Sampathkumar P. The Mayo Clinic Proceedings thematic review on vaccines. Mayo Clin Proc. 2019;94(10):1931-1933.
      Swift MD, Behrman AJ. Vaccines for health care personnel. Mayo Clin Proc. 2019;94(10):2127–2141.
      Freedman DO, Chen LH. Vaccines for international travel. Mayo Clin Proc. 2019;94(11):2314-2339.
      Poland GA, Ovsyannikova IG, Kennedy RB. Zika vaccine development: current status. Mayo Clin Proc. 2019;94(12):2572-2586.
      Hunter P, Adamson Fryhofer S, Szilagyi PG. Vaccination of adults in general medical practice. Mayo Clin Proc. 2020;95(1):169-183.

      Kidney Disease and the Use of Oral Antihyperglycemic Agents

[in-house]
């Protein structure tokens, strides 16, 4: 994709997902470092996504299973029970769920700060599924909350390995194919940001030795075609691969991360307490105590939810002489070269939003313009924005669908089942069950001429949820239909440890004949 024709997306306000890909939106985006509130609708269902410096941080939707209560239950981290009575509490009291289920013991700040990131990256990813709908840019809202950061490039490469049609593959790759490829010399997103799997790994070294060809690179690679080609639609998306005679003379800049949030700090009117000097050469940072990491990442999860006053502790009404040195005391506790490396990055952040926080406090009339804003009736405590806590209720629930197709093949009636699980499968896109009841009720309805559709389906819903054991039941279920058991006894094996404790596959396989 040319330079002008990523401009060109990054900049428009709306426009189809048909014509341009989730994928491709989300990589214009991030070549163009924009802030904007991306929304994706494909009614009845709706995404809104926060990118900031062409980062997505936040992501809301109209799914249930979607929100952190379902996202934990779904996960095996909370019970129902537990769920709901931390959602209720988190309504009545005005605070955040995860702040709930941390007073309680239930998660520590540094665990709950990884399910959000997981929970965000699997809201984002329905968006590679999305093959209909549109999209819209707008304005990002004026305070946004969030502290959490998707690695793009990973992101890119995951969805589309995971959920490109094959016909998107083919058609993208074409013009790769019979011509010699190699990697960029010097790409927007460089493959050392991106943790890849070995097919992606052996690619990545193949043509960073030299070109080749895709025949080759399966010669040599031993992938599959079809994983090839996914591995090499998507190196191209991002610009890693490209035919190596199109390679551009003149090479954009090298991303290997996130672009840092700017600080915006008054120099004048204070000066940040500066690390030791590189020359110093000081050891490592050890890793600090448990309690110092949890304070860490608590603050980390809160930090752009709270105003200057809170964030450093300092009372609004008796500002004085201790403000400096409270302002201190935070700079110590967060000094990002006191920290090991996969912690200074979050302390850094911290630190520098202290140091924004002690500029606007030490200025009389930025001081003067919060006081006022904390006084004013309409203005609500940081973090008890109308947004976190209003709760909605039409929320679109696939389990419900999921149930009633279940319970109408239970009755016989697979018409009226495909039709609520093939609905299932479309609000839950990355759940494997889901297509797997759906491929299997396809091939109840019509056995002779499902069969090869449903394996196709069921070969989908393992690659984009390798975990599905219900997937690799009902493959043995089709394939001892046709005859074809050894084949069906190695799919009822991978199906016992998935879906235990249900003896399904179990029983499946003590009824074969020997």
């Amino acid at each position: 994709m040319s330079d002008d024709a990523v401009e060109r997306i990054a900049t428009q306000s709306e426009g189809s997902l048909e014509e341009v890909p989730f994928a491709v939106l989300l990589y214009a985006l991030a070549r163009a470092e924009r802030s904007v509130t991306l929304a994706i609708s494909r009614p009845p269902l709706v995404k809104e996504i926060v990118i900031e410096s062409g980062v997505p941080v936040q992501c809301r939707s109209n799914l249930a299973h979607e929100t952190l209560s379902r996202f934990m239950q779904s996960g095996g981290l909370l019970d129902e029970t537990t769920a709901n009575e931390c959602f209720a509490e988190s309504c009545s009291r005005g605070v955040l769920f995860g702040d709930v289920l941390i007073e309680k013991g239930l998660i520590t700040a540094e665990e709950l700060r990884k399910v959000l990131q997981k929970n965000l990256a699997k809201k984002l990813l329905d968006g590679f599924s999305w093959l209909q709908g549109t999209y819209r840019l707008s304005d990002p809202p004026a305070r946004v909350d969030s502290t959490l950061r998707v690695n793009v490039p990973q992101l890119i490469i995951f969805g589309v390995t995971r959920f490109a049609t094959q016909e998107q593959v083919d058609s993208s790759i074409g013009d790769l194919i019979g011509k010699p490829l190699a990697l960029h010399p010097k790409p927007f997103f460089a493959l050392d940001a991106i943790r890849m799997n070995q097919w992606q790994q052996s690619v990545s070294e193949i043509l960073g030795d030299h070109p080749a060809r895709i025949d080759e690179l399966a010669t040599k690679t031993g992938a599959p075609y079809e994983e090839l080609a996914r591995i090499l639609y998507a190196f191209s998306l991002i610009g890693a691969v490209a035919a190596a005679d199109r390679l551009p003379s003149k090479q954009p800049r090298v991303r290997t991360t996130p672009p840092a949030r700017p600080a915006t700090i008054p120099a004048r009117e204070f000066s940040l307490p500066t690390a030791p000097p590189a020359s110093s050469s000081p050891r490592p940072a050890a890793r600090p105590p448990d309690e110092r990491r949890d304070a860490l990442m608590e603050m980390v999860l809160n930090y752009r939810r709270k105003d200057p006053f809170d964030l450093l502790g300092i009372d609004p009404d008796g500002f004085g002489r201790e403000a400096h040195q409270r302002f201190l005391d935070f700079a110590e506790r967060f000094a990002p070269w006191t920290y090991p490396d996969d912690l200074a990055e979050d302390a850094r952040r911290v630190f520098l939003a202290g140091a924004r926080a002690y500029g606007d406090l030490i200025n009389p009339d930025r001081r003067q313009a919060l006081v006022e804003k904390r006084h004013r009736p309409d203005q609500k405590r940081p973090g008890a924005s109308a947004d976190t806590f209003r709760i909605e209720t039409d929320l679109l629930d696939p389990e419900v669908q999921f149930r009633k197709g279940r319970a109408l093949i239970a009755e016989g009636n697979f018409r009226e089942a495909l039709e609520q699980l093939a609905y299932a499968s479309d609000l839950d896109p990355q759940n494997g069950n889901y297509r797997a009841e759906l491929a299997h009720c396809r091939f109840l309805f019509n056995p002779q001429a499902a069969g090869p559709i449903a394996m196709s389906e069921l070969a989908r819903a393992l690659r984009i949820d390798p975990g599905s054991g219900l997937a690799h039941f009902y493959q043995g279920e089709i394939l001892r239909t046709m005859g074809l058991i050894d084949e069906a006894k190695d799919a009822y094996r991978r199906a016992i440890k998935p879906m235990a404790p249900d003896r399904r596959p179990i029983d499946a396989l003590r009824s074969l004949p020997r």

Type 2 diabetes (T2D) is a major risk factor for chronic kidney disease (CKD), and when the latter occurs, the outcomes for patients with T2D are considerably worsened. Such adverse effects of CKD are largely imposed because CKD and uremia further augment the already increased risk for cardiovascular diseases in T2D, and diabetic CKD is often a progressive process that culminates in end-stage kidney disease. The occurrence of CKD also significantly influences glycemic control: First, CKD reduces the cellular sensitivity to insulin and impairs the catabolism of insulin by the renal proximal tubules, effects that may predispose to hyperglycemia and hypoglycemia respectively; and, second, the metabolic clearance of several oral antihyperglycemic agents (OHAs) is decreased with declining kidney function. In the present issue of Mayo Clinic Proceedings, two studies address the use of OHAs for T2D in the setting of CKD. In a retrospective cohort study undertaken in Manitoba, Canada, Whitlock et al compared the safety profiles of metformin (approximately 20,000 users) and sulfonylureas (approximately 2000 users), as first line monotherapy for T2D, in the setting of normal kidney function and varying stages of CKD. Metformin is generally regarded as the first line drug in T2D as it reduces plasma glucose concentration (by increasing the sensitivity to insulin and suppressing hepatic glucose production) without a gain in body weight or an increase in plasma insulin concentrations; metformin is generally well tolerated and relatively inexpensive; and its use may be attended by improved outcomes for cardiovascular disease in T2D. Because metformin is cleared from the body by active secretion into urine by the renal proximal tubules, there are concerns regarding the use of metformin in the setting of advanced CKD, with the rare risk of lactic acidosis; its use is proscribed in CKD when the estimated glomerular filtration rate, eGFR, is 30 ml/min/1.73 m2 or less. The analysis of Whitlock et al demonstrates that metformin usage as compared with that of sulfonylurea was attended by a lower risk of major hypoglycemic episodes, cardiovascular events, and all-cause mortality. CKD modified the risk for mortality in that for an eGFR less than 60 ml/min/1.73 m2, no differences in mortality were observed between these two classes of OHAs, whereas irrespective of the severity of CKD, use of metformin was still attended with a lower risk for hypoglycemic episodes and cardiovascular events. Also in this issue of Mayo Clinic Proceedings is the observational cohort study by Hong et al involving more than 80,000 adults with T2D and CKD treated with dipeptidyl pepetidase-4 (DPP-4) inhibitors; this study utilized the Korean National Health Information Database, and DPP-4 inhibitors were prescribed either as monotherapy or in combination with other OHAs. The essential conclusion was that a significant number of patients on DPP-4 inhibitors received dosages that were excessive because of accompanying CKD, and that such inappropriate dosing of DPP-4 inhibitors in patients concomitantly treated with other OHAs was associated with an increased risk for severe hypoglycemia, visits to the emergency department, and mortality. Both these studies thus underscore the common theme that underlying CKD can significantly influence outcomes in patients with T2D treated with OHAs: the study by Whitlock et al concludes in favor of the use of metformin over sulfonylureas in CKD, while the study by Hong et al calls attention to adverse outcomes in CKD with inappropriate dosing of DPP-4 inhibitors when used with other OHAs.